Thursday, April 27, 2006
The beer buzz: Facts about beer and brewing
- The world's largest resource of organic homebrewing ingredients and recipes is Seven Bridges Cooperative Homebrew Supply in Santa Cruz.
- July is American Beer Month.
- Nearly 30,000 people attended the 2005 Great American Beer Festival, an event held each fall in Denver. Dubbed "the Napa Valley of beer" by beer experts, Denver also hosts the World Beer Cup.
- The oldest known beer recipe written on a Sumerian clay tablet dates from 4000 B.C.
- Women were the first brewers and continued as the primary brewers in Europe until the 1700s, with the Industrial Revolution and the rise of commercial brewing.
- In ancient Babylon, special priestesses brewed beer as a drink for royalty — both for this life and to be left with their bodies as an afterlife refreshment.
- Beer was originally considered food; the Egyptian hieroglyph for "food" combined the symbols for "beer" and "bread."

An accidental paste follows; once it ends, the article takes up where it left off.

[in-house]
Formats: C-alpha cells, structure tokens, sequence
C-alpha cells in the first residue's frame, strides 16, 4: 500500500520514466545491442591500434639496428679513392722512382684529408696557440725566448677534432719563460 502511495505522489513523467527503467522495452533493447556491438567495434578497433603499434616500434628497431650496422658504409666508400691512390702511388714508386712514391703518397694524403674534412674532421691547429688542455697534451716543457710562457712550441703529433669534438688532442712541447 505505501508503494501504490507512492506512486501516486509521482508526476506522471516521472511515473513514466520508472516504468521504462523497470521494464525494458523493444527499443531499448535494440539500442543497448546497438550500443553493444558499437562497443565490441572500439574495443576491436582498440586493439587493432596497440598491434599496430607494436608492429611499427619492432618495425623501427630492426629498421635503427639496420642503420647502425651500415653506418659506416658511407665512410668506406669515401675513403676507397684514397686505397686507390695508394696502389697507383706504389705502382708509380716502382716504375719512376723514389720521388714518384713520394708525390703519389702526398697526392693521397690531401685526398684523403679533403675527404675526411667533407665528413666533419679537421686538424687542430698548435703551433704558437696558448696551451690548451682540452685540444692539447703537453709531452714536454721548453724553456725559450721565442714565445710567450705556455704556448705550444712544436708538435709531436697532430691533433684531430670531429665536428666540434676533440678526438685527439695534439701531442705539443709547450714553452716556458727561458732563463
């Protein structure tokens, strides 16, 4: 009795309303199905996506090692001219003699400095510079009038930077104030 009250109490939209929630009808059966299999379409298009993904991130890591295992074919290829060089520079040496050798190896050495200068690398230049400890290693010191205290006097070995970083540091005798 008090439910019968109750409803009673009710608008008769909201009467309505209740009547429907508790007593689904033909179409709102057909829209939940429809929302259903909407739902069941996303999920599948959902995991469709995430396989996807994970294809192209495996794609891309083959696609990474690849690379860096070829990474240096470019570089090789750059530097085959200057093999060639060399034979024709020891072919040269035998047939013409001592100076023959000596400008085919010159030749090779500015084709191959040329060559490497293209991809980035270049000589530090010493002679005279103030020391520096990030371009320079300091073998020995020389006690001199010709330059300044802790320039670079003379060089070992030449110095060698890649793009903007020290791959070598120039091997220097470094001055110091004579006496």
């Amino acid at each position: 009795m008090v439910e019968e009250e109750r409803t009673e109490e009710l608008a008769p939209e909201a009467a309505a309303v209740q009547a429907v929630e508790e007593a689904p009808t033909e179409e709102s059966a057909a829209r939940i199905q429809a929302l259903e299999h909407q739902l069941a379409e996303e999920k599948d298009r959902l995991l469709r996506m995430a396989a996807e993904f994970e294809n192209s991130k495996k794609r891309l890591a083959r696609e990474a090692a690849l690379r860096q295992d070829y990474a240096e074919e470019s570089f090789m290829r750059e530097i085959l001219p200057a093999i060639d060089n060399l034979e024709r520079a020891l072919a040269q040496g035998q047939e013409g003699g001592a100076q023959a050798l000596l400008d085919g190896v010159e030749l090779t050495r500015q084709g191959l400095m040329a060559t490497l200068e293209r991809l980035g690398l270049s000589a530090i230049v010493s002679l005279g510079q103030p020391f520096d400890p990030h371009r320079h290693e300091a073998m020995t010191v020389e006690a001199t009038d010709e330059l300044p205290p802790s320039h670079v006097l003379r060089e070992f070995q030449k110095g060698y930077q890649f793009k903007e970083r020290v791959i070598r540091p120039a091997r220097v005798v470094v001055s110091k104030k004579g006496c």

- Early cultures drank beer through a straw to filter out bits of residue; royalty used straws made of gold.
- Bad beer smells: a wet newspaper odor indicates oxidation and "skunkiness" can result from sunlight damage hence brown bottles to protect beer.
More Fun Facts at Santa Cruz Style
Home brew "hobby" grows up
Those were the sounds at one local working farm as its owners prepared for this weekend's Piedmont Farm Tour.
In what sounded like spitting tobacco from between your teeth, the drip irrigation system spurted water onto young roots. A tractor mowed an area that would become a play area for young visitors, and insects did their necessary song and dance routine for Mother Nature.
And Andy Zeman, who owns Benjamin Vineyards & Winery with his wife, Nancy, was busy Monday morning putting up a tent in preparation for the tour.
Harnessing the power of barley
It might seem an unlikely partnership. But together, Rahr Malting Co. of Shakopee and the Shakopee Mdewakanton Sioux Community hope to cure their fossil fuel headaches, and help the environment while they're at it.
Rahr and the tribe have announced plans for an eco-friendly, $40 million power plant that would generate 15 megawatts of electricity and 125 million BTU of heat per hour -- enough heat and electricity to run Rahr's malting operation, and then some.
More at the Star-Tribune